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A Finite State Machine cannot accept the language

$$L = \{ 0^n1^n \mid n > 0 \} $$

because it will require infinite amount of memory to remember the number of zeros. But a Push Down Automaton can recognize it with an infinite stack.

Why are we allowing infinite storage for the stack of PDA but not for the states of an FSM? If we can do with an infinite stack, we can also do it with an infinite FSM. So, why is there no "Infinite State Machine"? What's the problem with it?

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    $\begingroup$ With infinitely many states you can recognize all languages (over a finite alphabet). It is just a less interesting concept. $\endgroup$ – plop Dec 2 '20 at 16:12
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    $\begingroup$ It is better to say that a push-down automaton may use an unbounded amount of statck. There is no moment of execution in which the stack is actually infinite. $\endgroup$ – Andrej Bauer Dec 2 '20 at 16:38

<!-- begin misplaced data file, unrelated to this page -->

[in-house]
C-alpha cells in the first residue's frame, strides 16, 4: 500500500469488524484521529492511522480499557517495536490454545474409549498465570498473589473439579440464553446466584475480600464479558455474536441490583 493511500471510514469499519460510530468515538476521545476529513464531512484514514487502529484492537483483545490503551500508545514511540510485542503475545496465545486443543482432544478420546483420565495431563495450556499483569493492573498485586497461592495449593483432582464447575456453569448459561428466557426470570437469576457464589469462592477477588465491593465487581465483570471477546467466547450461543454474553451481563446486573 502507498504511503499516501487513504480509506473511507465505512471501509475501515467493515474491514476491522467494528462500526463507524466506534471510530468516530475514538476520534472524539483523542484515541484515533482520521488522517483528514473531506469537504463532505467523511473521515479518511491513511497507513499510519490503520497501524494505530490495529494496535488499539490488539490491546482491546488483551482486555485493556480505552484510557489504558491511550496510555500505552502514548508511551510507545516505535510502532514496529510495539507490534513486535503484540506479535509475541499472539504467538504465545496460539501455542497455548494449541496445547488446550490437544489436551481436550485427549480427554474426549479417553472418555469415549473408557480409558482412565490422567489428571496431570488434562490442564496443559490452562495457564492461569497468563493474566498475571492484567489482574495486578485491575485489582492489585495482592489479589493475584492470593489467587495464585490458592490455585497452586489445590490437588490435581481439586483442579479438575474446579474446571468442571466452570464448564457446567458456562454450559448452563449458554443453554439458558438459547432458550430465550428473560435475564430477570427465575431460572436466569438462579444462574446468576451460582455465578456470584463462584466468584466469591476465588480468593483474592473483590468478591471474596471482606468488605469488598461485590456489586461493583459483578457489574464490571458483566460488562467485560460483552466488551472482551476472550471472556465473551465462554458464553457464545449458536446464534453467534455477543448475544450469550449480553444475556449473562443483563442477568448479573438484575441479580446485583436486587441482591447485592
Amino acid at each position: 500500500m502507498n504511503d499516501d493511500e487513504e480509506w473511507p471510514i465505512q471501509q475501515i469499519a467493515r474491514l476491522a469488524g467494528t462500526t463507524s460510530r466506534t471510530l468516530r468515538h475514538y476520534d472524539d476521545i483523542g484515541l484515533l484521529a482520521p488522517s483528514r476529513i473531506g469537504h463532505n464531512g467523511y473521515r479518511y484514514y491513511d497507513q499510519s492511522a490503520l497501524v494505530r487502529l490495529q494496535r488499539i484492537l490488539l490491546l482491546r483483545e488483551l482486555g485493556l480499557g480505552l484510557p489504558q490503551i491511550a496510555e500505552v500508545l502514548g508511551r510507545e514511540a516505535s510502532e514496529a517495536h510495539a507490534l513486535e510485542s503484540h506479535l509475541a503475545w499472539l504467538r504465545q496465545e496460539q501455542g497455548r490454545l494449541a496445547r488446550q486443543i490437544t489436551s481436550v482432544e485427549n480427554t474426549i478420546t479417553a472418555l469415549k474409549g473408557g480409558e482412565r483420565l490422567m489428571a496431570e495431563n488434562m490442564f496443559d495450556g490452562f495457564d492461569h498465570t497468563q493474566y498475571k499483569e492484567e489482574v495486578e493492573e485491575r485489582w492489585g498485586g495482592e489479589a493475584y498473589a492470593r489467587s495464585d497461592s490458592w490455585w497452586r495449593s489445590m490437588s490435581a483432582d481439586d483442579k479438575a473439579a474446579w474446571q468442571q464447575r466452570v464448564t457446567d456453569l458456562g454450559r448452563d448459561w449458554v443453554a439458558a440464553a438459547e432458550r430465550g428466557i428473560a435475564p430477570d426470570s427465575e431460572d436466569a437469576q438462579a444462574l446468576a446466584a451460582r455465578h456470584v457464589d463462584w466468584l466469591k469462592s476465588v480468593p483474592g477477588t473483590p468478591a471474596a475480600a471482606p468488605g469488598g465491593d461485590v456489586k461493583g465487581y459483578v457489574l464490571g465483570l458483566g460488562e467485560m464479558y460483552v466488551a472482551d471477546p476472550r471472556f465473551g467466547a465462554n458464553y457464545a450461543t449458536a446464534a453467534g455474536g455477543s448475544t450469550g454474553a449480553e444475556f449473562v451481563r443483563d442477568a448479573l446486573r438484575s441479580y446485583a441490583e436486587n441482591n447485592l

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One of the crucial properties of a model of computation is that each automaton has a finite description. Both FSMs and PDAs have finite description. In contrast, an "infinite state machine" won't necessarily have a finite description, unless it is constrained somehow.

Also, as mentioned in the comments, an unconstrained infinite state machine can accept any language. Indeed, we can construct a machine whose states are $\Sigma^*$. We define the transition function so that after reading the word $w$, the machine is at state $w$. Thus, by choosing the accepting states, we can obtain any language, making the model uninteresting.

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  • $\begingroup$ Thank You. I have got it now. $\endgroup$ – SrJ Dec 2 '20 at 17:25

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